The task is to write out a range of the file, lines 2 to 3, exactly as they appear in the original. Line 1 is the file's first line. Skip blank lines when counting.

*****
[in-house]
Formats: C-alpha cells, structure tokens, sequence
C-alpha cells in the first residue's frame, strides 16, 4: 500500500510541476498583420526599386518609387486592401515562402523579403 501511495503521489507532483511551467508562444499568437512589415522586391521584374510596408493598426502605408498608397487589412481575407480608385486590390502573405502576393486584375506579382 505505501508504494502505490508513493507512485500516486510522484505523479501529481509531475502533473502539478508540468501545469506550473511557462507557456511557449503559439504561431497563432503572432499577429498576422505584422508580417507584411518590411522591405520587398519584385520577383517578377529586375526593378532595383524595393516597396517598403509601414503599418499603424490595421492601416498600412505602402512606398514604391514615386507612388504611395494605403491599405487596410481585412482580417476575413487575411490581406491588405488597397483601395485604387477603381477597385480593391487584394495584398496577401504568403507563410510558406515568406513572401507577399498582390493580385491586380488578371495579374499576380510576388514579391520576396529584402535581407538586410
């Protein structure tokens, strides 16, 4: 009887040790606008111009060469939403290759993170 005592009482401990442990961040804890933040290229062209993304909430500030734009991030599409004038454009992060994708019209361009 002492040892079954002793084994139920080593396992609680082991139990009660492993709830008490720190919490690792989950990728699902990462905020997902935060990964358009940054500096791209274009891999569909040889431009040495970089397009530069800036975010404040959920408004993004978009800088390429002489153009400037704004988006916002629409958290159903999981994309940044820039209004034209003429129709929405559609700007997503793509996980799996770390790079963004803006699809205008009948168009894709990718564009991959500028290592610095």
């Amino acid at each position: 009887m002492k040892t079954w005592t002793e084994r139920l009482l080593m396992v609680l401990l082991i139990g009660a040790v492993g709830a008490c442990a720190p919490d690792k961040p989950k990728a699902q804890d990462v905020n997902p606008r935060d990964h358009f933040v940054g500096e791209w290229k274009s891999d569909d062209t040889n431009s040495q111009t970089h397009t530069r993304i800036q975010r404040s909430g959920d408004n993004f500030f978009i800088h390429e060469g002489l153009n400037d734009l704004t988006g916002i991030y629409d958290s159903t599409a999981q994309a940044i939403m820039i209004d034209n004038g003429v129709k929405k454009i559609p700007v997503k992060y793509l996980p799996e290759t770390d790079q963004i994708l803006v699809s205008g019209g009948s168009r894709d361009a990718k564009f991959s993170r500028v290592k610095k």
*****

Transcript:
Formats: C-alpha cells, structure tokens, sequence
C-alpha cells in the first residue's frame, strides 16, 4: 500500500510541476498583420526599386518609387486592401515562402523579403 501511495503521489507532483511551467508562444499568437512589415522586391521584374510596408493598426502605408498608397487589412481575407480608385486590390502573405502576393486584375506579382 505505501508504494502505490508513493507512485500516486510522484505523479501529481509531475502533473502539478508540468501545469506550473511557462507557456511557449503559439504561431497563432503572432499577429498576422505584422508580417507584411518590411522591405520587398519584385520577383517578377529586375526593378532595383524595393516597396517598403509601414503599418499603424490595421492601416498600412505602402512606398514604391514615386507612388504611395494605403491599405487596410481585412482580417476575413487575411490581406491588405488597397483601395485604387477603381477597385480593391487584394495584398496577401504568403507563410510558406515568406513572401507577399498582390493580385491586380488578371495579374499576380510576388514579391520576396529584402535581407538586410